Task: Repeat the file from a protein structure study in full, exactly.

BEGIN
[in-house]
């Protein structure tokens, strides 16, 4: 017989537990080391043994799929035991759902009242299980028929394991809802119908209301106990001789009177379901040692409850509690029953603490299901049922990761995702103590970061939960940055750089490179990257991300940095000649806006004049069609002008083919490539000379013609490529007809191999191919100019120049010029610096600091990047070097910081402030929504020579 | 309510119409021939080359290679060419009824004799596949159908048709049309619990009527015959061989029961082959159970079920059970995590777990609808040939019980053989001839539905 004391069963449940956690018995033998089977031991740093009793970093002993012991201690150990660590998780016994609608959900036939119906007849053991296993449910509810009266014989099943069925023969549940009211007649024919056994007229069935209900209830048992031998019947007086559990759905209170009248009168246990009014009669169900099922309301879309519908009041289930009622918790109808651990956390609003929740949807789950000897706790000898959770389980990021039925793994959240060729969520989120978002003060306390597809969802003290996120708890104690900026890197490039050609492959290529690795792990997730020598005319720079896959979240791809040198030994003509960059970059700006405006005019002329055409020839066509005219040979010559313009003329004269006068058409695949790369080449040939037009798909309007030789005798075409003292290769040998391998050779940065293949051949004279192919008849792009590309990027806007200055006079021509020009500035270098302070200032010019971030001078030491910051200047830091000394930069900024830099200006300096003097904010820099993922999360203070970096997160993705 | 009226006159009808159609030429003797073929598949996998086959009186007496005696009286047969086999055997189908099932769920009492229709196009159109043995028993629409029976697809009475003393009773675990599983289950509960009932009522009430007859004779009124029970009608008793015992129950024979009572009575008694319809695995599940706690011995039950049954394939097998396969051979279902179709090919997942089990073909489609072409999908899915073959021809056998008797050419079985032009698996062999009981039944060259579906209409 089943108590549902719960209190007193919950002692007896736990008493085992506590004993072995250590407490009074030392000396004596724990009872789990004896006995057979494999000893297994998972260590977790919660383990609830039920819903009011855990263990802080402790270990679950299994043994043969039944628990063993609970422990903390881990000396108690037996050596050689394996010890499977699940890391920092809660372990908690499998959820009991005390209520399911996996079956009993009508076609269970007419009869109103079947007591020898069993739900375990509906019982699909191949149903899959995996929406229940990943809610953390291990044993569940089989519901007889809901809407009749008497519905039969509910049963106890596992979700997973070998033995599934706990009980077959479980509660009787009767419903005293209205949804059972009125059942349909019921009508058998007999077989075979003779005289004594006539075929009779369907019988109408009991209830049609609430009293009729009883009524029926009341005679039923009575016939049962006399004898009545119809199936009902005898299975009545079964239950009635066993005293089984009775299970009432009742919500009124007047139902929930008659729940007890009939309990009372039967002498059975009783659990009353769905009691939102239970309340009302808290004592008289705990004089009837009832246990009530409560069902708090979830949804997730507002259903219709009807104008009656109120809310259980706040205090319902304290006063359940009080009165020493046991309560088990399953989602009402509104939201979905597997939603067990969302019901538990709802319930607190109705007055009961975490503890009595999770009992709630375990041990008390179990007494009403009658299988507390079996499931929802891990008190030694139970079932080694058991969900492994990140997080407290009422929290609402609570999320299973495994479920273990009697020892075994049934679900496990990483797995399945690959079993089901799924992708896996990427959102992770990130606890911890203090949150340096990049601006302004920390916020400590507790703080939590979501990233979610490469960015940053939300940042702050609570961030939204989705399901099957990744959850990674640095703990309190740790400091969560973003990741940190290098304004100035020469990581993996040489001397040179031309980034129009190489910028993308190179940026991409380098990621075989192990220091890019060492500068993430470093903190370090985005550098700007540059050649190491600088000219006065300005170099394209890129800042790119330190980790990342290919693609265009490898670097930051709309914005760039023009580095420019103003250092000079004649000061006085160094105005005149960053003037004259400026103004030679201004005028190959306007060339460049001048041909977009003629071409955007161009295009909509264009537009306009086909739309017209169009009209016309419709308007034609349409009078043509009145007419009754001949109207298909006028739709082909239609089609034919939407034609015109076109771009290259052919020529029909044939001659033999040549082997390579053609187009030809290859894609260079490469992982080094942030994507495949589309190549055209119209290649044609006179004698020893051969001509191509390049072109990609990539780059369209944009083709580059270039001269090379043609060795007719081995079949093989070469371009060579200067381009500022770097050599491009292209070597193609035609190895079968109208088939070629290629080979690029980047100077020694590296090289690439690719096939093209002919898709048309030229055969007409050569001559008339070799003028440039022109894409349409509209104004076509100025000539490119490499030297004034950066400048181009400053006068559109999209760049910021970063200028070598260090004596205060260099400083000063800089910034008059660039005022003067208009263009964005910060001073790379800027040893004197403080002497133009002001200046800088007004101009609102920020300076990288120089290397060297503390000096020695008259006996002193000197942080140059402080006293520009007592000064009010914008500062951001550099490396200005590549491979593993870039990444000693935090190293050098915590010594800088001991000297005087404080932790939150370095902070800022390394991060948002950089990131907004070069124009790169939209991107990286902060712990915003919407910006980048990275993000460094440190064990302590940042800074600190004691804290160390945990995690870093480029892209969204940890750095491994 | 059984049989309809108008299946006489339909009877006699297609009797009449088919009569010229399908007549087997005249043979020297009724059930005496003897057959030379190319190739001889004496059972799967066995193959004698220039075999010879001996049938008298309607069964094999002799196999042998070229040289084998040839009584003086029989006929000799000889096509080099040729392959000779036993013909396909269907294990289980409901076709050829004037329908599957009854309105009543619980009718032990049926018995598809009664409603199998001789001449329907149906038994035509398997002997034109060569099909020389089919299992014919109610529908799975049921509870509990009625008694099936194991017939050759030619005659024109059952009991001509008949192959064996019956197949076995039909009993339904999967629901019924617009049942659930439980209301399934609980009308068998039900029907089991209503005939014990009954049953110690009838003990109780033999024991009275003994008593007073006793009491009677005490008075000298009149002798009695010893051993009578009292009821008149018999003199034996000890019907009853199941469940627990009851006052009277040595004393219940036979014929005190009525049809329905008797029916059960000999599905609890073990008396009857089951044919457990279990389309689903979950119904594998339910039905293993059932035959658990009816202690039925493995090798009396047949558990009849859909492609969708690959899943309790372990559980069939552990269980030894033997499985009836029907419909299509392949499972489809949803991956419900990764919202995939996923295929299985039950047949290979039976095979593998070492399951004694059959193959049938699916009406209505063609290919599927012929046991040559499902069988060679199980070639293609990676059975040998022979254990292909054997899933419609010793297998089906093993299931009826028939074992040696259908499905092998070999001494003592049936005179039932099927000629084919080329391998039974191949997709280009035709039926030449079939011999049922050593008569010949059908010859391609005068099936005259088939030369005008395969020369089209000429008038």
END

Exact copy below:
[in-house]
């Protein structure tokens, strides 16, 4: 017989537990080391043994799929035991759902009242299980028929394991809802119908209301106990001789009177379901040692409850509690029953603490299901049922990761995702103590970061939960940055750089490179990257991300940095000649806006004049069609002008083919490539000379013609490529007809191999191919100019120049010029610096600091990047070097910081402030929504020579 | 309510119409021939080359290679060419009824004799596949159908048709049309619990009527015959061989029961082959159970079920059970995590777990609808040939019980053989001839539905 004391069963449940956690018995033998089977031991740093009793970093002993012991201690150990660590998780016994609608959900036939119906007849053991296993449910509810009266014989099943069925023969549940009211007649024919056994007229069935209900209830048992031998019947007086559990759905209170009248009168246990009014009669169900099922309301879309519908009041289930009622918790109808651990956390609003929740949807789950000897706790000898959770389980990021039925793994959240060729969520989120978002003060306390597809969802003290996120708890104690900026890197490039050609492959290529690795792990997730020598005319720079896959979240791809040198030994003509960059970059700006405006005019002329055409020839066509005219040979010559313009003329004269006068058409695949790369080449040939037009798909309007030789005798075409003292290769040998391998050779940065293949051949004279192919008849792009590309990027806007200055006079021509020009500035270098302070200032010019971030001078030491910051200047830091000394930069900024830099200006300096003097904010820099993922999360203070970096997160993705 | 009226006159009808159609030429003797073929598949996998086959009186007496005696009286047969086999055997189908099932769920009492229709196009159109043995028993629409029976697809009475003393009773675990599983289950509960009932009522009430007859004779009124029970009608008793015992129950024979009572009575008694319809695995599940706690011995039950049954394939097998396969051979279902179709090919997942089990073909489609072409999908899915073959021809056998008797050419079985032009698996062999009981039944060259579906209409 089943108590549902719960209190007193919950002692007896736990008493085992506590004993072995250590407490009074030392000396004596724990009872789990004896006995057979494999000893297994998972260590977790919660383990609830039920819903009011855990263990802080402790270990679950299994043994043969039944628990063993609970422990903390881990000396108690037996050596050689394996010890499977699940890391920092809660372990908690499998959820009991005390209520399911996996079956009993009508076609269970007419009869109103079947007591020898069993739900375990509906019982699909191949149903899959995996929406229940990943809610953390291990044993569940089989519901007889809901809407009749008497519905039969509910049963106890596992979700997973070998033995599934706990009980077959479980509660009787009767419903005293209205949804059972009125059942349909019921009508058998007999077989075979003779005289004594006539075929009779369907019988109408009991209830049609609430009293009729009883009524029926009341005679039923009575016939049962006399004898009545119809199936009902005898299975009545079964239950009635066993005293089984009775299970009432009742919500009124007047139902929930008659729940007890009939309990009372039967002498059975009783659990009353769905009691939102239970309340009302808290004592008289705990004089009837009832246990009530409560069902708090979830949804997730507002259903219709009807104008009656109120809310259980706040205090319902304290006063359940009080009165020493046991309560088990399953989602009402509104939201979905597997939603067990969302019901538990709802319930607190109705007055009961975490503890009595999770009992709630375990041990008390179990007494009403009658299988507390079996499931929802891990008190030694139970079932080694058991969900492994990140997080407290009422929290609402609570999320299973495994479920273990009697020892075994049934679900496990990483797995399945690959079993089901799924992708896996990427959102992770990130606890911890203090949150340096990049601006302004920390916020400590507790703080939590979501990233979610490469960015940053939300940042702050609570961030939204989705399901099957990744959850990674640095703990309190740790400091969560973003990741940190290098304004100035020469990581993996040489001397040179031309980034129009190489910028993308190179940026991409380098990621075989192990220091890019060492500068993430470093903190370090985005550098700007540059050649190491600088000219006065300005170099394209890129800042790119330190980790990342290919693609265009490898670097930051709309914005760039023009580095420019103003250092000079004649000061006085160094105005005149960053003037004259400026103004030679201004005028190959306007060339460049001048041909977009003629071409955007161009295009909509264009537009306009086909739309017209169009009209016309419709308007034609349409009078043509009145007419009754001949109207298909006028739709082909239609089609034919939407034609015109076109771009290259052919020529029909044939001659033999040549082997390579053609187009030809290859894609260079490469992982080094942030994507495949589309190549055209119209290649044609006179004698020893051969001509191509390049072109990609990539780059369209944009083709580059270039001269090379043609060795007719081995079949093989070469371009060579200067381009500022770097050599491009292209070597193609035609190895079968109208088939070629290629080979690029980047100077020694590296090289690439690719096939093209002919898709048309030229055969007409050569001559008339070799003028440039022109894409349409509209104004076509100025000539490119490499030297004034950066400048181009400053006068559109999209760049910021970063200028070598260090004596205060260099400083000063800089910034008059660039005022003067208009263009964005910060001073790379800027040893004197403080002497133009002001200046800088007004101009609102920020300076990288120089290397060297503390000096020695008259006996002193000197942080140059402080006293520009007592000064009010914008500062951001550099490396200005590549491979593993870039990444000693935090190293050098915590010594800088001991000297005087404080932790939150370095902070800022390394991060948002950089990131907004070069124009790169939209991107990286902060712990915003919407910006980048990275993000460094440190064990302590940042800074600190004691804290160390945990995690870093480029892209969204940890750095491994 | 059984049989309809108008299946006489339909009877006699297609009797009449088919009569010229399908007549087997005249043979020297009724059930005496003897057959030379190319190739001889004496059972799967066995193959004698220039075999010879001996049938008298309607069964094999002799196999042998070229040289084998040839009584003086029989006929000799000889096509080099040729392959000779036993013909396909269907294990289980409901076709050829004037329908599957009854309105009543619980009718032990049926018995598809009664409603199998001789001449329907149906038994035509398997002997034109060569099909020389089919299992014919109610529908799975049921509870509990009625008694099936194991017939050759030619005659024109059952009991001509008949192959064996019956197949076995039909009993339904999967629901019924617009049942659930439980209301399934609980009308068998039900029907089991209503005939014990009954049953110690009838003990109780033999024991009275003994008593007073006793009491009677005490008075000298009149002798009695010893051993009578009292009821008149018999003199034996000890019907009853199941469940627990009851006052009277040595004393219940036979014929005190009525049809329905008797029916059960000999599905609890073990008396009857089951044919457990279990389309689903979950119904594998339910039905293993059932035959658990009816202690039925493995090798009396047949558990009849859909492609969708690959899943309790372990559980069939552990269980030894033997499985009836029907419909299509392949499972489809949803991956419900990764919202995939996923295929299985039950047949290979039976095979593998070492399951004694059959193959049938699916009406209505063609290919599927012929046991040559499902069988060679199980070639293609990676059975040998022979254990292909054997899933419609010793297998089906093993299931009826028939074992040696259908499905092998070999001494003592049936005179039932099927000629084919080329391998039974191949997709280009035709039926030449079939011999049922050593008569010949059908010859391609005068099936005259088939030369005008395969020369089209000429008038």